Vintage; Do you specialize in one or two brands?
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  1. #1
    Member kit7's Avatar
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    Vintage; Do you specialize in one or two brands?

    Hi I'm fairly new to vintage watches, just wondering what tips experienced members have for buying vintage.
    Do you stick to a rigid budget, only buy one brand, or watches from a particular era or type, eg. military watches ?
    Do you ever buy broken watches in the hope of getting them going?
    How important is condition to you, if you came across a shabby, but otherwise desirable watch would you buy it?
    Do you sell on one as you buy another one?

    Hope that's not too many questions.
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  2. #2
    28A
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    Vintage; Do you specialize in one or two brands?

    Let's see here..

    Do you stick to a rigid budget, only buy one brand, or watches from a particular era or type, eg. military watches ?

    Budget - Preferably cheap, under $350AU if i REALLY want it.
    Brand - Don't care as long as it's not junk.
    Era - I prefer trench / trench "style" watches (i'm not really too bothered by the differentiation here, but i know others are so i added it for lack of arguments sake) so around the 1910's - 1920 at the latest. I also like 60's to 70's divers.. however i'm a bit over paying the initial cost of the watch again to have mechanicals serviced.. so while i've got one 70's diver that needs going over, i'm kinda looking more towards quartz for the time being for any additions. I currently wouldn't mind an 80's Seiko diver, so they are still kind of in the realms of vintage.. but also quartz so it keeps the cost down for me.

    Do you ever buy broken watches in the hope of getting them going?

    Yes. I bought one trench watch that wasn't working, turned out to be a broken main spring. My 70's diver also doesn't run but we think it's gummed up with some crud.. Hopefully anyway. I would also buy a broken quartz, but it's dependant on the movement. I'd love to get a late 80's Tag 1000 diver.. and ETA 955.112 are VERY common so if it wasn't working i wouldn't care about swapping a movement or having my watchmaker fix it. So i guess buying a busted watch depends on the movement condition and if i can reasonably work out what the fault is, or if in the case of my 70's diver with its ETA 2789-1 movement that is also pretty common, sourcing a new movement for it.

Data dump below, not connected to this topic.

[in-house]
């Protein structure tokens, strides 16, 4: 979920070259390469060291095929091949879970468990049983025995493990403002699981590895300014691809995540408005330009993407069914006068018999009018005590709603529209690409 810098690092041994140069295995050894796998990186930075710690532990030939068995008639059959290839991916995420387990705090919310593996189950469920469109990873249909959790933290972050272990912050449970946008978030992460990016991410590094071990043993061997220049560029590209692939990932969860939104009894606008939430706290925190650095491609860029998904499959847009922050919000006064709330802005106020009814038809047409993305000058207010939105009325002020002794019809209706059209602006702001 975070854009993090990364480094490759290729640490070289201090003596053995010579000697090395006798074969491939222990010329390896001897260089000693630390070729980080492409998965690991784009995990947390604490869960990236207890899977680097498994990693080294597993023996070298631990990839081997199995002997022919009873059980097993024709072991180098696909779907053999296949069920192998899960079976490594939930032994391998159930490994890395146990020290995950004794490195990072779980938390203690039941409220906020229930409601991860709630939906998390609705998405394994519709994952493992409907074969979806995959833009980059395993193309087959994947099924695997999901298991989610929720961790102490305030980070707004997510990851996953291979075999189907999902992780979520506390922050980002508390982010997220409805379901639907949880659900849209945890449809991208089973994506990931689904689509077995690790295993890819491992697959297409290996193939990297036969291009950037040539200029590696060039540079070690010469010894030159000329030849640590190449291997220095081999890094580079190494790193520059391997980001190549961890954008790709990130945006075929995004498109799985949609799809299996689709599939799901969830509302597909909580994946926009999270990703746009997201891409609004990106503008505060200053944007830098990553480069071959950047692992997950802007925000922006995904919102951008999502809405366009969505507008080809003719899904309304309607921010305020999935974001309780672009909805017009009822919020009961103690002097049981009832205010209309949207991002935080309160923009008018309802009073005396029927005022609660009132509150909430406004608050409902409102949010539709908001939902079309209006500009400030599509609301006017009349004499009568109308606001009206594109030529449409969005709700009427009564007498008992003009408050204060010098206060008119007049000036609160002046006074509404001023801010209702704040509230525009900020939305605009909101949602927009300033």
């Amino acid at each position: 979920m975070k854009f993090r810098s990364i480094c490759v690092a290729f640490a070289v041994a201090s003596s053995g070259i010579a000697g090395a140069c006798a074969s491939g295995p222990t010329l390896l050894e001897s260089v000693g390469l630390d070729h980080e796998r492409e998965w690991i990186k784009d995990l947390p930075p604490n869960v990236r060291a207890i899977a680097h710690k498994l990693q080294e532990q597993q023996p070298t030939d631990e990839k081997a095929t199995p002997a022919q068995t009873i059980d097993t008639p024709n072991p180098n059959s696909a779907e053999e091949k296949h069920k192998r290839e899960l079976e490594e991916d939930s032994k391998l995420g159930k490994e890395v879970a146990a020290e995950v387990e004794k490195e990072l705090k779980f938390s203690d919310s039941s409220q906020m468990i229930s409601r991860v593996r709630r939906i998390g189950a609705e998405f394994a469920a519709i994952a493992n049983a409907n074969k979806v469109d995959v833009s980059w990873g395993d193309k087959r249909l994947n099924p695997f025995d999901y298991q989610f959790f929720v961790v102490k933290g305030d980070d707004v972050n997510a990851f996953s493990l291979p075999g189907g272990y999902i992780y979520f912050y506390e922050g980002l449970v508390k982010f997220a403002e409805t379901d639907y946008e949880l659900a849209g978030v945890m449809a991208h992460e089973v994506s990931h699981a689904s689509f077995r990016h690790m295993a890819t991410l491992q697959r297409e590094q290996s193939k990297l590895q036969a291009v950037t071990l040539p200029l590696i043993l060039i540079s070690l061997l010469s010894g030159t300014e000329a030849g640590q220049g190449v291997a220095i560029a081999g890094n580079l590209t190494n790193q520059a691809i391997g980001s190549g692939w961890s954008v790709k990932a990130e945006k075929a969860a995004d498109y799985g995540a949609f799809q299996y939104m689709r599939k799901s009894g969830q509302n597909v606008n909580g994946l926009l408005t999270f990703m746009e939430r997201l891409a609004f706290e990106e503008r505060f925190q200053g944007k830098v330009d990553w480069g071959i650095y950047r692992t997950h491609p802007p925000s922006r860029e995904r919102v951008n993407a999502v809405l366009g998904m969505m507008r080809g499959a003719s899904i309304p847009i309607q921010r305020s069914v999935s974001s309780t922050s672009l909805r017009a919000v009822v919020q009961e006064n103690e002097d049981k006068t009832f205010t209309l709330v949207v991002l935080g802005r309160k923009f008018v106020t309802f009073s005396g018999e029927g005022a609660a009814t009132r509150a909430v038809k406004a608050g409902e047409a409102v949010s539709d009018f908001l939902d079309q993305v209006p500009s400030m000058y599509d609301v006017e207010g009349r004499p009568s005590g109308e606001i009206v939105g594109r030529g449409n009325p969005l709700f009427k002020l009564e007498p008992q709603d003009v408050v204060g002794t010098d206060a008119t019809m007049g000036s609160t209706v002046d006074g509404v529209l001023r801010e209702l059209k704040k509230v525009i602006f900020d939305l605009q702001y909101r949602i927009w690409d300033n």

How important is condition to you, if you came across a shabby, but otherwise desirable watch would you buy it?

    Very important. Condition is really dependant on the watch itself. For example, when i come across Tag 1000 divers and they are shabby.. i'm not keen because i know there's tons around and the right one for me will pop up eventually. When i was hunting trench watches i was strictly about finding great examples even though almost every watch is a one off in a way.. you'd rarely see two of them the same. But i skipped tons to find the two i have because they were "just right".

    On the other hand, my 70's diver is a bit shabby.. not too much but just enough to have a nice aged patina to it. You'll likely never come across another or perhaps VERY few.. so i wasn't too fussed that the bezel is faded and has some scratches and stuff. It gives it character.

    Do you sell on one as you buy another one?

    No, i don't have enough money to buy tons and keep swapping and changing them. Especially with old vintage mechanicals you'd end up spending a few hundred buying, a few hundred fixing.. only to sell it and buy another vintage that you then have to spend more on again. I can't be bothered. I just buy the ones that i want and hunt the other few.. and that does me.
    Last edited by 28A; June 2nd, 2015 at 14:10.
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    Nick.

    Divers - June 1977 Seiko 6309-7040 Quartz Hybrid | March 1978 Seiko 7548-700H (Orange Dial) in a 6309-7040 case | February 1972 Seiko 6105-8110 | Seiko 7548 "Tuna" TST | October 1985 Seiko H558-5000 "Arnie" | Scurfa Stainless Steel.

    Chronographs - July 1972 Seiko 6139-6005 (True Pogue).

  3. #3
    Member Wibbs's Avatar
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    Re: Vintage; Do you specialize in one or two brands?

    Quote Originally Posted by kit7 View Post
    Do you stick to a rigid budget,
    Yep. 200 euro/dollars/pounds is around my limit. I might go to 3 for something special. The most I've ever spent was on a vintage Heuer, but even there got it for about a third less than they were going for at the time(and half what they go for now), so still a "bargain" in my mind.

    only buy one brand, or watches from a particular era or type, eg. military watches ?
    All of the above I suppose. I have a major soft spot for Longines and they would be the most numerous brand in my collection. Era wise I like times when big changes were happening in watches, so early wristwatches and the electronic/quartz era appeals(and is cheap enough too). I used to look for more military stuff, but prices have risen a lot in the last decade and good examples can be hard to source. I still keep an eye out though.

    Do you ever buy broken watches in the hope of getting them going?
    No. It can start to get expensive. I do sometimes buy broken watches for parts for my working ones.

    How important is condition to you, if you came across a shabby, but otherwise desirable watch would you buy it?
    Pretty important though I usually avoid like new examples as a) they're usually much more expensive and b) I find wearing them a worry as I don't want to be the guy who marks it. I don't mind seeing some patina of the years. Good dials and clean movements are non negotiable though.

    Do you sell on one as you buy another one?
    I have done in the past, but haven't in a good while. If I was operating in the thousands per watch I likely would though.